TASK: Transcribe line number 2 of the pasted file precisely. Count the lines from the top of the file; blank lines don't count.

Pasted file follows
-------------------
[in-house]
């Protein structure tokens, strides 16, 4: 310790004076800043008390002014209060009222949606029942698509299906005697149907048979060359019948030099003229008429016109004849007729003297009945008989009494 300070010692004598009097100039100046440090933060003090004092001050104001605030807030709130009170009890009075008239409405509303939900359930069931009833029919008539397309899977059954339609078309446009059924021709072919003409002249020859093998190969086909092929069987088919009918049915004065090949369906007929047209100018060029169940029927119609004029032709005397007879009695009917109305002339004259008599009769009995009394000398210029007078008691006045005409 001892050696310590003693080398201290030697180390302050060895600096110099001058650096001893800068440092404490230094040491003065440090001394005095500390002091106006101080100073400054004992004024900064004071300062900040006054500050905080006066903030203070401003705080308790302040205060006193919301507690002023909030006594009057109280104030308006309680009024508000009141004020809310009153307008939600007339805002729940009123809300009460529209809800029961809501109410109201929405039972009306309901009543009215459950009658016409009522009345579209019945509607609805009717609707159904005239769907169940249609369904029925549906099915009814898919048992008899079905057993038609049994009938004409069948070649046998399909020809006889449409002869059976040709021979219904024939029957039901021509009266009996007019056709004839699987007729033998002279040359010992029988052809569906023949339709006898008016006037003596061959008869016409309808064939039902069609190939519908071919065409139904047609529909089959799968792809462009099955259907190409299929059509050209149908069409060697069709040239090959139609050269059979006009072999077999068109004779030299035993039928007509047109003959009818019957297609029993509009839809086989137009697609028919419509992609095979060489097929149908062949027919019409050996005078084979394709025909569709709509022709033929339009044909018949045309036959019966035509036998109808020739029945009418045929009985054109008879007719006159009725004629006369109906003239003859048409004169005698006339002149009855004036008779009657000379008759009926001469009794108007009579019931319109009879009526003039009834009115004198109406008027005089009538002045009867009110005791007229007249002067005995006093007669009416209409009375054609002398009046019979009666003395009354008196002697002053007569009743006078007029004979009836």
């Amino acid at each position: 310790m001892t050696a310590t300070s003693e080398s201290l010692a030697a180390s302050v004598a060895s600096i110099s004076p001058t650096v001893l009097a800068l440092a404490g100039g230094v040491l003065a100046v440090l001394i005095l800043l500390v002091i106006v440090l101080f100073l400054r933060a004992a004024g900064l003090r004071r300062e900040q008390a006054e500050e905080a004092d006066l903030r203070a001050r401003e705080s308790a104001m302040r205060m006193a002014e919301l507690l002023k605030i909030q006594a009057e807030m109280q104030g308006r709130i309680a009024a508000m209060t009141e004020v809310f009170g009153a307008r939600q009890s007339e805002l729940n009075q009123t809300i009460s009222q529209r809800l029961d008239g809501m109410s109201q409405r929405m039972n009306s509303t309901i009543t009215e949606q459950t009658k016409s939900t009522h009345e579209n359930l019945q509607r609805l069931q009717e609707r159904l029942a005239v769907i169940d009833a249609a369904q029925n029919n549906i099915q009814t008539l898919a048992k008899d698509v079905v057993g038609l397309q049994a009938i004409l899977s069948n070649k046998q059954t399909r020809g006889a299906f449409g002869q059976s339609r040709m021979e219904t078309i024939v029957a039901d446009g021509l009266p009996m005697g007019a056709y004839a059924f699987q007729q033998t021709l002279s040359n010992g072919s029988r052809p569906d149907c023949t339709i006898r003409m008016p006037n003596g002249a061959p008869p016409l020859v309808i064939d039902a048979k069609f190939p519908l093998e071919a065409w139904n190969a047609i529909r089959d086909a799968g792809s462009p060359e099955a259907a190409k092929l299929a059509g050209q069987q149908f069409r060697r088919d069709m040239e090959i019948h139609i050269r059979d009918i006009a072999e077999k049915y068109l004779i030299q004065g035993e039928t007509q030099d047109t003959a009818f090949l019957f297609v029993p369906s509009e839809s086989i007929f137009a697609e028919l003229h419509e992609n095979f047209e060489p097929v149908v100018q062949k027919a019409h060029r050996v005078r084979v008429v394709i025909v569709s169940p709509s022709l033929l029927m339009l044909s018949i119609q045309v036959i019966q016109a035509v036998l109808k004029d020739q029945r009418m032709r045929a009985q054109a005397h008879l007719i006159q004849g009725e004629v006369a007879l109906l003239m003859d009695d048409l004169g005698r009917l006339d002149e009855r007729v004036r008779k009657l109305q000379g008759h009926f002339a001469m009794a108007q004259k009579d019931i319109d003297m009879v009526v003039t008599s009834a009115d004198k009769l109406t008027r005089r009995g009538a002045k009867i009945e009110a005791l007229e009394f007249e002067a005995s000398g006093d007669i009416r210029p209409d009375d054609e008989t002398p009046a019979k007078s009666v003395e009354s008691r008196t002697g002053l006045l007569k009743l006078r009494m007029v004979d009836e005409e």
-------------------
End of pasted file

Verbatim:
């Protein structure tokens, strides 16, 4: 310790004076800043008390002014209060009222949606029942698509299906005697149907048979060359019948030099003229008429016109004849007729003297009945008989009494 300070010692004598009097100039100046440090933060003090004092001050104001605030807030709130009170009890009075008239409405509303939900359930069931009833029919008539397309899977059954339609078309446009059924021709072919003409002249020859093998190969086909092929069987088919009918049915004065090949369906007929047209100018060029169940029927119609004029032709005397007879009695009917109305002339004259008599009769009995009394000398210029007078008691006045005409 001892050696310590003693080398201290030697180390302050060895600096110099001058650096001893800068440092404490230094040491003065440090001394005095500390002091106006101080100073400054004992004024900064004071300062900040006054500050905080006066903030203070401003705080308790302040205060006193919301507690002023909030006594009057109280104030308006309680009024508000009141004020809310009153307008939600007339805002729940009123809300009460529209809800029961809501109410109201929405039972009306309901009543009215459950009658016409009522009345579209019945509607609805009717609707159904005239769907169940249609369904029925549906099915009814898919048992008899079905057993038609049994009938004409069948070649046998399909020809006889449409002869059976040709021979219904024939029957039901021509009266009996007019056709004839699987007729033998002279040359010992029988052809569906023949339709006898008016006037003596061959008869016409309808064939039902069609190939519908071919065409139904047609529909089959799968792809462009099955259907190409299929059509050209149908069409060697069709040239090959139609050269059979006009072999077999068109004779030299035993039928007509047109003959009818019957297609029993509009839809086989137009697609028919419509992609095979060489097929149908062949027919019409050996005078084979394709025909569709709509022709033929339009044909018949045309036959019966035509036998109808020739029945009418045929009985054109008879007719006159009725004629006369109906003239003859048409004169005698006339002149009855004036008779009657000379008759009926001469009794108007009579019931319109009879009526003039009834009115004198109406008027005089009538002045009867009110005791007229007249002067005995006093007669009416209409009375054609002398009046019979009666003395009354008196002697002053007569009743006078007029004979009836």